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This is what I get even when I run in the Debug configuration:

The way I got this to show was by enabling "Just My Code" and warn if there isn't any user code on launch. This is something that recently happened to our project, and I'm not sure what we did to cause this. But I've been unable to fix it. Breakpoints won't fire and quick watch gives weird results.

I've tried googling the issue, but none of the standard "break points won't fire" solutions have worked. I'm all out of ideas.

I've checked the configuration manager and every project is also set to Debug there as well.

Enter image description here

I turned off "Enable Optimaizations", and I no longer get the "you are debugging a Release build" dialog. It runs and stops on breakpoints again! However the output window displays this at start up:

Symbols for the module 'Navigo.exe' were not loaded.

  1. Use a debug build configuration or disable the debug option 'Enable Just My Code'.
  2. Check the 'Symbols' settings under debugging options.

So this solves my primary problem of no longer being able to use breakpoints and the popup. Which is odd since I thought you needed symbols to be loaded for breakpoints to work. So how can the breakpoints work if the symbols aren't loaded? Maybe it's just a bad message?

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23 Answers 23

104

Use the Configuration Manager to check what the actual settings are for the Debug configuration - it's at menu BuildConfiguration Manager... - in case they are set to use Release:

Configuration Manager

Also, make sure the project is defining DEBUG correctly, and that "Optimize Code" is not checked:

Properties

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  • 2
    I just checked there and they are all set to Debug. I've updated the post with a screenshot. Any other ideas?
    – Sen
    Aug 13 '15 at 16:06
  • 1
    edited my question. Optimize code was checked, unchecking it seems to have helped. But see question for details.
    – Sen
    Aug 13 '15 at 17:19
  • 1
    @Sen Seems like someone misconfigured your debug build settings. A debug build with optimized code doesn't make any sense. As for the symbols problem: Maybe someone disabled those for the debug build? Hit the "Advanced" button in the build settings and check that "Debug Info" is set to "full" in the debug build.
    – cremor
    Aug 14 '15 at 6:12
  • 6
    Un-checking Optimize code did the trick. Not sure how it go checked to begin with, but once that was off everything seemed to start working again. All other debug settings were correct, this was the only one out of whack. I also no longer get the "Symbols not loaded" message.
    – Sen
    Aug 19 '15 at 19:32
98

This has happened to me on a couple of projects too. I reviewed my build settings, as suggested by stuartd. However, 'Optimize code' was not enabled in my build settings. So I enabled it and saved the project. Then I unchecked it and saved again. Problem solved.

There's some kind of bug that causes the --optimize+ flag to be passed to the debugger. Enabling it and then disabling it is an easy workaround until the bug is fixed.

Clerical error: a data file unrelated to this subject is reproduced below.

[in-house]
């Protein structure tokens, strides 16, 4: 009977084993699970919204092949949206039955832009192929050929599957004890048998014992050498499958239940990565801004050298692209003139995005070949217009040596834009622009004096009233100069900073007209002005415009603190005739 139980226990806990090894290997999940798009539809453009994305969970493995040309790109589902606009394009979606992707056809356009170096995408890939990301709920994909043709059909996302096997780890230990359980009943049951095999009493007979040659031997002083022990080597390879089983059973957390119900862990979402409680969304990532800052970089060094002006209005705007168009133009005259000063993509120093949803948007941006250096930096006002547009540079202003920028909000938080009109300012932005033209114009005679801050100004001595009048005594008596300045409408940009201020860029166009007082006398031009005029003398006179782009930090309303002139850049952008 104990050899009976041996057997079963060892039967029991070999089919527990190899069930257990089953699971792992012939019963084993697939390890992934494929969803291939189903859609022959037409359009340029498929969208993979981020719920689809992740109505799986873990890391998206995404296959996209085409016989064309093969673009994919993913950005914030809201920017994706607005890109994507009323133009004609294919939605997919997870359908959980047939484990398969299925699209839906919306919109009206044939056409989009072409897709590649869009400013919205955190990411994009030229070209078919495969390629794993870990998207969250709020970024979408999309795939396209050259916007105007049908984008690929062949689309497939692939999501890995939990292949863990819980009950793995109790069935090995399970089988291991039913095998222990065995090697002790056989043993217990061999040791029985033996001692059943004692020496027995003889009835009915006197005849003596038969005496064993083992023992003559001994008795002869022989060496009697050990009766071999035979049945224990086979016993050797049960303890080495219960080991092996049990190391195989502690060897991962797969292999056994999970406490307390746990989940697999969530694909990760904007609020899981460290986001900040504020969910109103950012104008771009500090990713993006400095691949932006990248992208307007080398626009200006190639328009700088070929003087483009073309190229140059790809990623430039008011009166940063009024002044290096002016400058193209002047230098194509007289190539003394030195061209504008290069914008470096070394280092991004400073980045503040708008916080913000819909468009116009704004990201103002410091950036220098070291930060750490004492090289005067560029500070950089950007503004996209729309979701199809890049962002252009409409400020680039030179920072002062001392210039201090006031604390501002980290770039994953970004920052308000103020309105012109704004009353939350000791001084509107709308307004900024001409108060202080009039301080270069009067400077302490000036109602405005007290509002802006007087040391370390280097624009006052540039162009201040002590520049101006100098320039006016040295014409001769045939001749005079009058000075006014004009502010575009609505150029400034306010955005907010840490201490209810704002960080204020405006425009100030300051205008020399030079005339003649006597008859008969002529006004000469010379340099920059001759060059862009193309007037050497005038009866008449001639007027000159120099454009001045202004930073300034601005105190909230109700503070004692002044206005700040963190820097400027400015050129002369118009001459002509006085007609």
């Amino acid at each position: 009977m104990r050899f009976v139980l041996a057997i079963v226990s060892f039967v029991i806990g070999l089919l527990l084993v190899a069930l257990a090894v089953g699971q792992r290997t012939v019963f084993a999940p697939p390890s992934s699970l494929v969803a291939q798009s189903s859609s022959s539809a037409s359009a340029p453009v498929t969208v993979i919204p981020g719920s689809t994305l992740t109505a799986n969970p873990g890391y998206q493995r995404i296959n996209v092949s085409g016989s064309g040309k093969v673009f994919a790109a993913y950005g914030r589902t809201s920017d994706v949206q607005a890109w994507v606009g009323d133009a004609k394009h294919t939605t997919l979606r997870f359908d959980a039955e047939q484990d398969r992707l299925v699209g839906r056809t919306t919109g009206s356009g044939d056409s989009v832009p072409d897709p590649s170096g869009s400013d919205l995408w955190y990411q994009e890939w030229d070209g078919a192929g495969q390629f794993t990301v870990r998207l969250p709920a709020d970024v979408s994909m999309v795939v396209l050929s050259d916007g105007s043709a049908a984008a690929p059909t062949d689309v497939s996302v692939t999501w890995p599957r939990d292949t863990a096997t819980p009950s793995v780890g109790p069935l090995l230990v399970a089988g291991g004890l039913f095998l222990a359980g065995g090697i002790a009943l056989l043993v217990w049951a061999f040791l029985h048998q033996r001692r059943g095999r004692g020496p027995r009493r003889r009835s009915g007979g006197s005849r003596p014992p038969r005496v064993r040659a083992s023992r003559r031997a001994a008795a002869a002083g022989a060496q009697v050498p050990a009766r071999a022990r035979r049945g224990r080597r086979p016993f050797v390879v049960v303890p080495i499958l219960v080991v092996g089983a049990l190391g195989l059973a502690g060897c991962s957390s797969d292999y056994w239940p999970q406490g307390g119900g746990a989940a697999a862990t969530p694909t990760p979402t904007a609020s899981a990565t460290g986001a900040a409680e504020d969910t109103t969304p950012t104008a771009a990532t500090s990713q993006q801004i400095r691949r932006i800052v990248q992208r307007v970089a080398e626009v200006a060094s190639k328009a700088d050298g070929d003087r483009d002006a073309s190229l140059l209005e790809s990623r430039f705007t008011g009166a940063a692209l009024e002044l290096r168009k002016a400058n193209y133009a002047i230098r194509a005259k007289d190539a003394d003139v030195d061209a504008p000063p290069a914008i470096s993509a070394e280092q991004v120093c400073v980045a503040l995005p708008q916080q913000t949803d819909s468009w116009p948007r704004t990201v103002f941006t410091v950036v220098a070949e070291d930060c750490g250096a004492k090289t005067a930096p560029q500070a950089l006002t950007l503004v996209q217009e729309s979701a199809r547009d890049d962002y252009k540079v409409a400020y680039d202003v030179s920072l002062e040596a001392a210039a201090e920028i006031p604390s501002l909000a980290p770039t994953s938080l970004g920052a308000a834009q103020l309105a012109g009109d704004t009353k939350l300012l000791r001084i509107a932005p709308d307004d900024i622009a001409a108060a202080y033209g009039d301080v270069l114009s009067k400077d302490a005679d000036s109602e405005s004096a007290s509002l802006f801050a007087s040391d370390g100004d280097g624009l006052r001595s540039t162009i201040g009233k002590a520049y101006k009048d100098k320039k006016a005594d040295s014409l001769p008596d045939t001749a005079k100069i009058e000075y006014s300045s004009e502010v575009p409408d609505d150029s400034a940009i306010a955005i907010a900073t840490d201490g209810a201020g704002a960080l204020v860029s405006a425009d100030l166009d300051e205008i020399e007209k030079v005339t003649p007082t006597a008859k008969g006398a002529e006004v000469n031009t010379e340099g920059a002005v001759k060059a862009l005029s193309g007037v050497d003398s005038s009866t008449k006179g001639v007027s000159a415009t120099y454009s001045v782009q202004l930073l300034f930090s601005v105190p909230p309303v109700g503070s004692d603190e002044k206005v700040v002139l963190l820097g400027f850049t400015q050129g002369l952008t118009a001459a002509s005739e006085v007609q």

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  • 1
    I've seen this in the IntelliJ IDE before, but never in Visual Studio until now. Oddly enough, this worked for me too.
    – ZaneDarken
    Aug 17 '16 at 9:34
  • 1
    2017 update: still seeing this issue in Visual Studio 2015 Update 3. The accepted answer did not fix the issue; this answer did. Jan 10 '17 at 15:29
  • 1
    This answer also fixed my debug envir. Thanks !
    – bob.mazzo
    Jan 24 '17 at 14:41
  • 1
    Wow! I had this exact problem and this worked for me too. VS 2015 U3. Unbelievable... Feb 13 '17 at 17:27
  • 1
    VS2017 Community, still with this issue. thanks for this solution May 23 '17 at 21:50
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This started happening to me after applying Update 1. Existing projects started showing this, and I can replicate it with a brand new project. All configuration is set to DEBUG, and Optimize is not checked.

The kicker is, running the project the first time (or after a Clean) runs just fine, without any message. Stopping, then re-running the project (note - the project is not rebuiblt) will display the dialog.

The only solution is to turn off the Just My Code option - which seems a hack, as it was on previous to Update 1 without any problems.

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  • 6
    For what it's worth, Microsoft support has reproduced the problem and are investigating. As soon as I hear, I will report back / answer.
    – John T
    Dec 17 '15 at 13:07
  • 2
    Same situation and symptoms here, appeared after VS2015 Update 1. Running a Clean before every debug session can be used as a workaround because indeed it works correctly the first time after that. Just doing a Rebuild is not enough, the Clean is required. Dec 18 '15 at 18:15
  • 2
    The word from Microsoft is that this is a known issue (it originally went to the Debugger team, but was determined it was a build issue, and is now in the Project system team's hands. There are other bugs open on this issue, and it's rated Priority 1, so should be on track for the next update. Though as would be expected, no promises can be made as to when it will be released (or what is actually in the update). So. It's known and is being worked on. At least turning off the “Enable Just My Code” in the Debugging General Options seems to be a work around for now.
    – John T
    Jan 21 '16 at 17:53
  • Is there a link to this issue so we can follow it's progress? Jan 22 '16 at 16:26
  • 1
13

If none of mentioned solutions has helped, check your project's AssemblyInfo.cs for explicit DebuggableAttribute application. It seems like it overrides compiler's debug/release options.

I had this line in the file in my case (legacy project, no idea how it got there). Deleting it solved the problem:

[assembly: System.Diagnostics.Debuggable(System.Diagnostics.DebuggableAttribute.DebuggingModes.IgnoreSymbolStoreSequencePoints)]
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  • 2
    Thanks for this. I'm working on a project where my client lost their original source code, so I had to generate it using a decompiler. My only guess is that the decompiler put this line in.
    – jebar8
    Nov 4 '16 at 4:37
  • Yeah, it could be the reason in my case as well. Thanks for sharing. Nov 8 '16 at 5:11
10

Select menu DebugOptions and unselect the Suppress JIT optimization option. It works for me.

Source: https://connect.microsoft.com/VisualStudio/feedback/details/2116788/flag-optimize-is-passed-to-the-debugger-even-while-the-build-settings-optimize-code-is-not-enabled-on-mvc-c-web-projects-when-using-just-my-code